The following is a transcript from an online class on the Dramatica theory of story hosted by its co-creator, Melanie Anne Phillips signed on as Dramatica:
William S1 : After working so long in 3-act structure, I’m unclear on Dramatica’s four-act structure.
Dramatica : Okay, let’s address that question… Dramatica sees both a structural and a dynamic view of “acts”… In the dynamic view, we “feel” the progression of a story as falling into three distinct phases. These are the same “movements” that Aristotle saw when he talked about a beginning, a middle, and an end.
An alternative is a structural view. Imagine for a moment, four signposts, along a path. One marks where you start, two in the middle, and one at the end. If you start at the first one, there are three journeys to make.
William S1 : Is act I (set up), act II (confrontation/obstacles) and act III (resolution) applicable?
Dramatica : William, yes, in the traditional understanding of story. There’s a bit more to it in Dramatica. When you move between the four signposts you take three journeys.
William S1 : Why make storytelling more complicated than it is?
Dramatica : Why make it less complicated than it is? When you look at a story as a “done deal”, when you see all the dramatic potentials, rather than concentrating on the events. That is where you see the meaning. Its kind of like scanning out lines on a TV picture. Scene by scene, act by act, you create drama that flows from one point to another. But in the end, you want to be able to connect all the points, and see what kind of picture you have created. By using both a 3 and four act structure and dynamics, Dramatica allows an author to approach a story either through the progression of events or the meaning they want to end up with.
The software has an “engine” that keeps the two compatible, so when you make decisions or changes in one, the effects on the other are shown.
William S1 : What is the 4th act?
Dramatica : The fourth act is the ending, which is the same as the denoument or author’s proof. Any other questions before we continue?
DC Finley : So, the traditional second act is now the second and third acts, right?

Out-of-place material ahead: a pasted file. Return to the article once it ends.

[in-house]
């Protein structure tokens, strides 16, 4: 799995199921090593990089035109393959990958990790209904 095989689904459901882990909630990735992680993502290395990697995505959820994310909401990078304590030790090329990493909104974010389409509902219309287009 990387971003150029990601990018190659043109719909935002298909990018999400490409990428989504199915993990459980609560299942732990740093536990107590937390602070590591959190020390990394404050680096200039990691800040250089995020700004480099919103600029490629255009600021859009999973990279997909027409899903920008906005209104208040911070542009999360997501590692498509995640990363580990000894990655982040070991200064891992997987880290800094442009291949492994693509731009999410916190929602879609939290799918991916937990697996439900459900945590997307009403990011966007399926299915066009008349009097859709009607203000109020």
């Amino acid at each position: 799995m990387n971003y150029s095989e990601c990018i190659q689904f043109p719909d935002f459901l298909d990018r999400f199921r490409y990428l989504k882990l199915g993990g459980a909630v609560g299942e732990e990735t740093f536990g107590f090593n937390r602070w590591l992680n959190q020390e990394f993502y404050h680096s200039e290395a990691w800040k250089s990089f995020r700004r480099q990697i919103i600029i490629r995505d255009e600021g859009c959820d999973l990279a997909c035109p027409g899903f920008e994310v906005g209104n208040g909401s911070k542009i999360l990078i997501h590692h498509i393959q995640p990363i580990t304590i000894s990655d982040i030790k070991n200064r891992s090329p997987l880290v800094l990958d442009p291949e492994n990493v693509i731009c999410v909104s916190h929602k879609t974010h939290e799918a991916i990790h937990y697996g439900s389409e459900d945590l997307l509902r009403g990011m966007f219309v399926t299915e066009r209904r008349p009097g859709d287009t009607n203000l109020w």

Dan Steele : So the event sequence is managed separately from the psychological chain of motivations?
William S1 : Then what is the dramatic purpose of the traditional third act?
Dramatica : Dan, they are managed separately, but intimately tied together. They affect one another.
Dan Steele : Yes.
Dramatica : DC, and William, here’s an answer to you both…If we look at a story as having a beginning, middle and end, then the beginning is static.. it is really the sign post where everything begins. The end is also static, the destination. But the “middle” is seen as the whole development of the story from that starting point to ending point. Now, that is really “blending” half dynamics and half structure. Two points and a string between them.
William S1 : But the beginning is NOT static.. the story usually enters in the middle of a life, event or sequence of events.
Dramatica : Yes, it enters in the middle of a life, but is thought of as the set of potentials that are already wound up that will evolve into the story line.
William S1 : Okay.
Dramatica : Dramatica sees the first act as MUCH more dynamic than that! In fact, we have 7 things to think about!
William S1 : Bring it on.
Dramatica : Let’s label the four structural acts as A,B,C,D. The familiar dynamic acts are 1,2,3. The beginning point is A then we move through 1 to get to B then we move through 2 to get to C. Then we move through 3 to get to D. Now, A,B,C,D and 1,2,3 all have to be there, in order to tell the whole tale.
DC Finley : Je comprende.
Dramatica : Any other questions about this.. oh, just a point. TV often looks at a five act structure. What they are really seeing, is point A followed by 1,2,3 and ending with D. It is not that B, and C are not there, but the commercial breaks emphasize those five and downplay the others. That’s why writing for TV is significantly different than writing for film. And BOTH are a lot different than writing prose. Okay, shall we move on?
DC Finley : Yes.